Pan Sutong-controlled Goldin Financial loses control over flagship tower as court rules in favour of creditors

Pearl Liu
·3-min read

The drama surrounding the ownership and sale of Goldin Financial Global Centre, a 28-storey building and headquarters of cash-strapped Goldin Financial Holdings, came to an end on Thursday, after a court ruled in favour of the developer’s creditors.

The Goldin unit Smart Edge and Goldin Financial Global Centre are under the control of Cosimo Borrelli and Ma Siu Ming of specialist restructuring, insolvency and forensic accounting firm Borrelli Walsh, the joint receivers and managers appointed by Goldin’s creditors, the High Court said in the ruling.

They are authorised to deal with the affairs of Smart Edge, which owns the office tower, the court said.

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The receivers welcomed the court’s ruling, saying that it enables them to proceed with the sale of “Smart Edge and/or GCFC [Goldin Financial Global Centre] without interference”. They said that they have appointed Knight Frank as the sole agent to market and sell Smart Edge or GFGC, which is working with a “number of interested buyers from around the world”. It added that the deadline for expression of interest is on or before noon November 11.

Goldin Financial Global Centre in Kowloon Bay has been at the centre of a dispute between Golding Financial Holdings and its creditors. Photo: Handout
Goldin Financial Global Centre in Kowloon Bay has been at the centre of a dispute between Golding Financial Holdings and its creditors. Photo: Handout

The agents have previously said that the building could fetch at least HK$12 billion (US$1.54 billion).

In a statement following the court ruling, a Goldin Financial spokesperson said that the company “has taken the initiative to extend an olive branch [to the creditors] and the lawyers representing both sides have reached a consensus on some major sticking points.”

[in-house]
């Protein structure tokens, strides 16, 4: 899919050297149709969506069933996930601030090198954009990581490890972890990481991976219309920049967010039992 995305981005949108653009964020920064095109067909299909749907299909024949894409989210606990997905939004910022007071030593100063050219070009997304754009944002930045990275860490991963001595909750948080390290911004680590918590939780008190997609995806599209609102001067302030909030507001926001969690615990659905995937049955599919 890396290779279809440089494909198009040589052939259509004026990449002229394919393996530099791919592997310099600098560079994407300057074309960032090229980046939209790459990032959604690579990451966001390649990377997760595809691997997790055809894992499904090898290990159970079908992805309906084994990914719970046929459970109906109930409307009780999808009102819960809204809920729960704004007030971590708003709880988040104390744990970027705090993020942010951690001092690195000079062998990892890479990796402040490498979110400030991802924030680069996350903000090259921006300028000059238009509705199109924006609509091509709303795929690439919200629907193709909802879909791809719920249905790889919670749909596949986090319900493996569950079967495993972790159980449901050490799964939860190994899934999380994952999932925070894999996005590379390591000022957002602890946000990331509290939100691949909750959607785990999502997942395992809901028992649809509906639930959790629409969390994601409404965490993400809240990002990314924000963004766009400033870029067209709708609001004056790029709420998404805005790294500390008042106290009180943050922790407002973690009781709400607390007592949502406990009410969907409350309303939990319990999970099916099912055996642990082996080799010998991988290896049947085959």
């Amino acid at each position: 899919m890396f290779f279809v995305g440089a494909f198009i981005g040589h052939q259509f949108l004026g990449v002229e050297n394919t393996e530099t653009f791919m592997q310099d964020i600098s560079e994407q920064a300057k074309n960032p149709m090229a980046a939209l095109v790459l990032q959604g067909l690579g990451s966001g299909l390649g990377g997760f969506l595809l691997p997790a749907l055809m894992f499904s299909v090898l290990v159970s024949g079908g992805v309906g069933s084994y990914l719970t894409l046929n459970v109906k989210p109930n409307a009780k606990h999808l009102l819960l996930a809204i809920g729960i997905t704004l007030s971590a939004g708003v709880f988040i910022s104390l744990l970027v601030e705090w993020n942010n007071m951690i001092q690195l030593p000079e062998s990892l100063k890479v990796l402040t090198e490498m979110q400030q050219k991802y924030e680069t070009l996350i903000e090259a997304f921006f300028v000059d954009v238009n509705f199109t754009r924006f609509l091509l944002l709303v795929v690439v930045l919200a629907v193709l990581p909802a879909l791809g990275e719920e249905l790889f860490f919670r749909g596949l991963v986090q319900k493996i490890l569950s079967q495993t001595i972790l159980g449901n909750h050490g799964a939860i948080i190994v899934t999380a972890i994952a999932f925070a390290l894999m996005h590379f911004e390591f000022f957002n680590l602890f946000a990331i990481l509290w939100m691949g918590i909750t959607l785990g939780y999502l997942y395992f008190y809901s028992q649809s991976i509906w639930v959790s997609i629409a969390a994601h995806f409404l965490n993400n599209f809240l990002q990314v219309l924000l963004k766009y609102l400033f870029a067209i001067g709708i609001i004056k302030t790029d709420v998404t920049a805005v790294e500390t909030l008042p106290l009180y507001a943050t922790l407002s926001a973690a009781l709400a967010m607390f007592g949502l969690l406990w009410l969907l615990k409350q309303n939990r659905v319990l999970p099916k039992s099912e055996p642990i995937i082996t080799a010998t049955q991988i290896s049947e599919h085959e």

Since July, Goldin Financial Holdings, chaired by Chinese billionaire Pan Sutong, and its creditors have been engaged in a tussle to assert control over the grade A office tower, which the developer had used as collateral for loans.

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On September 28, the receivers appointed Knight Frank to sell the grade A office building, after the developer failed to meet it debt obligations. According to earlier filings with Hong Kong stock exchange, Smart Edge had borrowed HK$6.8 billion from a group of undisclosed lenders in April 2019, but it fell behind on its loan obligations, breaching the loan covenants because occupancy and debt servicing fell below agreed levels.

Similarly, Goldin’s other units, Cheng Mei and Goal Eagle, also received a demand from lenders in July this year for HK$1.5 billion and HK$1.9 billion, respectively, for two separate loans tied to the headquarters.

But on September 30, Goldin said in its annual results announcement that it had entered into a provisional sale-and-purchase agreement for the building with an independent third party for HK$14.3 billion the previous day.

Then, on October 5, the receivers said the company had no right to sell it.

Goldin’s liabilities amounted to less than HK$18 billion in total as of June 30, according to its annual accounts, which were published recently. Its cash reserves, however, stood at HK$23 million, having dropped sharply from HK$2.4 billion as of December 31 last year.

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